In Argentina, gender identity law makes progress

BUENOS AIRES, Argentina -- Argentina's gay community has been aggressively campaigning for a new “gender identity” law for several years, and after the passage of the Same-Sex Marriage act of July 2010 they increased the pressure on the national government.

Under the motto “Let’s Go For More,” Argentina’s LGBT community have been campaigning for a gender identity law to enable individuals to change their gender on birth certificates and identity cards. The lack of a gender identity law has been causing transgendered Argentines difficulties when dealing with the government using documents that no longer matched their expressed gender.

The campaign’s visibility increased on the Saturday after the 2010 Gay Pride parade when thousands celebrated Argentina’s status as the first country in Latin America to legalize same-sex marriage.

The proposed law had been stuck in Argentina's Senate since 2007, but there was greater optimism following the passage of the gay marriage law.

“The gay marriage law helped open the doors to discuss LGBT issues in Argentina,” said Socialist Deputy Roy Cortina. “And that's going to be beneficial for the gender identity law.”

In November, a package of four bills, commonly referred to as the Gender Identity Law, successfully obtained a majority of votes during a joint meeting of the General Legislation and Justice committees of Argentina. Presented earlier this year with the full support of various LGBTQ and transgender organizations, the four bills together would make it easier for transgender people to obtain accurate government documentation and services.

Stating that gender identity is an internal and individual experience that may or may not correspond with that assigned at birth, the law would allow name and gender corrections on all documentation through a simple procedure at the National Registry of Persons. Additionally, the text does not set specific requirements for the change of gender, except for the applicant’s request, thus bypassing the need for costly and medical, psychiatric or surgical treatments.

Currently, transgender people who wish to correct their documentation must go through a lengthy legal process that includes medical and psychological examinations, with no guarantee of a favorable ruling.

“We hope for the rapid advance of the Identity Law in the National Chamber of Deputies, so that the right we currently obtain judicially can be a right for everyone throughout the country,” said Marcela Romero, Secretary General of the Argentine Federation of Lesbian, Gay, Bisexual and Trans people (FALGBT) and President of the ATTTA (Asociación Trasvestis, Transexuales y Transgénero de la Argentina).

“We want equality and identity for the trans collective and the opportunity to advance strongly the guarantee of integral health care, which is one of the principal demands of our collective.”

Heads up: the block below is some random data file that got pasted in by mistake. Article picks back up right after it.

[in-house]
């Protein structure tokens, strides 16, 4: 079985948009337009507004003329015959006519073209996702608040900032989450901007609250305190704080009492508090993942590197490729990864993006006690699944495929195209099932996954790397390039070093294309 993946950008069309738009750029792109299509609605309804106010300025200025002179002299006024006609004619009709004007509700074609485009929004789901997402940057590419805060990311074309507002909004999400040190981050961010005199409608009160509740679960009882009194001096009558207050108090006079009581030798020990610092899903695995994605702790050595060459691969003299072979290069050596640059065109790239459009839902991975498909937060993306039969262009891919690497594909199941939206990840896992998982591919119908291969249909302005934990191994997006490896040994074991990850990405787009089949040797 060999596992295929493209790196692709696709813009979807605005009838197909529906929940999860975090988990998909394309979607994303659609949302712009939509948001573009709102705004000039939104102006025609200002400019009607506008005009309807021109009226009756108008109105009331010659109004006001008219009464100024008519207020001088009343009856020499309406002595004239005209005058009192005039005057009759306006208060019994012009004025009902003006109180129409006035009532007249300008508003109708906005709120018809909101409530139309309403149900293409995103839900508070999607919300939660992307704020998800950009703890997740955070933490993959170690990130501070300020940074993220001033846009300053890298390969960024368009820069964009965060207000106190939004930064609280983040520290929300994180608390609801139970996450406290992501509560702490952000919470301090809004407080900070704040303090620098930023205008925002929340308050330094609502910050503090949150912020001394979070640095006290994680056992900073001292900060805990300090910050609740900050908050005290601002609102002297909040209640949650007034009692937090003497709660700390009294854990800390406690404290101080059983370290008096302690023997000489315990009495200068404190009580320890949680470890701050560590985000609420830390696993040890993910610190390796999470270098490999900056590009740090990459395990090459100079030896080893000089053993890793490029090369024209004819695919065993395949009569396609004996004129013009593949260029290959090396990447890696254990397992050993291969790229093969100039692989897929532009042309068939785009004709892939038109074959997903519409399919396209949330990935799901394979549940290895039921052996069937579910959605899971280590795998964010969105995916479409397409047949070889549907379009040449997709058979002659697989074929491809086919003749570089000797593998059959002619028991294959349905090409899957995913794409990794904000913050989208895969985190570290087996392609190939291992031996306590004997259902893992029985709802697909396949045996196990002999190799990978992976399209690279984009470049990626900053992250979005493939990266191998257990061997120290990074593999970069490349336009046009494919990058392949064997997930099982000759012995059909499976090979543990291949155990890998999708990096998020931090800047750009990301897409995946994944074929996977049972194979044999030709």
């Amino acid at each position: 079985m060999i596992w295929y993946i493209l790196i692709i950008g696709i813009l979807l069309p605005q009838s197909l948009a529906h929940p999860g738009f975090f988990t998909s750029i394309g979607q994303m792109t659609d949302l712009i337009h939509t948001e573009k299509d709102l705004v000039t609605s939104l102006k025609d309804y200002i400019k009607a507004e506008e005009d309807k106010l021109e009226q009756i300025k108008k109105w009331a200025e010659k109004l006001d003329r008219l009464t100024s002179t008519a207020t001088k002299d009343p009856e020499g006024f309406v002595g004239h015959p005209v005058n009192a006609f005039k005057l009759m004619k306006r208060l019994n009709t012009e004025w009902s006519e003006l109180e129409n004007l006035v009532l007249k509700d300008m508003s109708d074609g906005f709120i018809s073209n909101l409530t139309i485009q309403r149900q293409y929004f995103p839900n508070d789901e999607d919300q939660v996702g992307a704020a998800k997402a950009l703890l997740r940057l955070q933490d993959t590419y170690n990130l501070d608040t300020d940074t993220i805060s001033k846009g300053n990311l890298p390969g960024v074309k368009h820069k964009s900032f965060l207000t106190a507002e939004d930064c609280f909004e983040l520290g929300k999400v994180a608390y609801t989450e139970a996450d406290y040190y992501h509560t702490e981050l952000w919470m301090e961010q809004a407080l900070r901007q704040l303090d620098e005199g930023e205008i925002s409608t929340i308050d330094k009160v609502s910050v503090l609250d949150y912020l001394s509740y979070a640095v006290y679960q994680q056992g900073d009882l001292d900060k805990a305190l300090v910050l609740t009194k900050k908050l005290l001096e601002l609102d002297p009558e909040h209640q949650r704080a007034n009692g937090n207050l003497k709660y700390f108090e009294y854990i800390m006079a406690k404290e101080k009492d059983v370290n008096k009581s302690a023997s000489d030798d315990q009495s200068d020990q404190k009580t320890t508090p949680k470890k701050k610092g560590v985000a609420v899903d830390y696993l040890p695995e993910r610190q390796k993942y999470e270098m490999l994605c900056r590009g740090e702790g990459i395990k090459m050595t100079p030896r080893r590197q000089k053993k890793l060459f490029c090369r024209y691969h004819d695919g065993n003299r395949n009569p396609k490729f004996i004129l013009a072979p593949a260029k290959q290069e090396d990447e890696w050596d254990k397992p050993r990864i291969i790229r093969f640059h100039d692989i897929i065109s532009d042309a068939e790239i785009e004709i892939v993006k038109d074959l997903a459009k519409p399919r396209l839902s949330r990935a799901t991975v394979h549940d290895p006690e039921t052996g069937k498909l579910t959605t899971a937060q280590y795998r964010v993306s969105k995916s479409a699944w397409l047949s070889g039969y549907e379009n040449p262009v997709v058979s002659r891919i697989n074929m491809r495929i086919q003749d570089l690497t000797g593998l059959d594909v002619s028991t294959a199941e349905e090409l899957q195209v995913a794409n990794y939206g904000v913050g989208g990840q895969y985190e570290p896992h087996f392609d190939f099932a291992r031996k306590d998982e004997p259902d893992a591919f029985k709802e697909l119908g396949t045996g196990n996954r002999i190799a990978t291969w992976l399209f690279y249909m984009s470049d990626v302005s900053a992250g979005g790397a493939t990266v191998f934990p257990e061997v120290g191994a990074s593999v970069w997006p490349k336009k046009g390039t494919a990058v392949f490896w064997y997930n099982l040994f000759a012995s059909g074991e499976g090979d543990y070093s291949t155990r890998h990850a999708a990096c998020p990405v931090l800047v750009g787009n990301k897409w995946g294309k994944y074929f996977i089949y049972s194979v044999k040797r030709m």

On Wednesday, Nov. 30, the Lower House granted preliminary approval to the Gender Identity bill and sent it to the Upper House floor, where senators will continue to debate the new legislation. The much-debated gender identity bill, allows Argentina's citizens to officially change their name and sexual identity if they wish to do so, without the need to request a special permission from the courts.

The bill, drafted after four different bills coming from four caucuses in the Lower House, enables transvestites and transsexuals to officially change their name and gender identity no matter what their biological sex is.

As it became clear that the bill would receive preliminary approval, human rights activists and members of several homosexual, transvestite and transsexual rights organizations cheered as lawmakers voted in favour. Members of the Argentine Federation of Lesbians, Gays, Bisexuals and Transsexuals (FALGBT) were present during the gender identity bill debate and celebrated its passage through the Lower House.

In neighboring Uruguay, a law on the right to gender identity was passed in 2009, but the name-change procedure requires the involvement of a family court and an evaluation of the person in question by a multidisciplinary team at the civil registry office.

"In Colombia, people can get their names changed on their documents, but not their gender, while in Brazil rulings are being handed down in favour of the identity card change, but only for transsexuals: in other words, people who have actually had surgery," Romero said.

Argentina continues to take positive steps towards equality for its LGBT citizens.

Roy Heale, a freelance writer who lives in Buenos Aires, Argentina, is SDGLN's South America contributor. He writes about LGBT issues from the Latin American continent. To read more stories by Roy Heale, visit his website.

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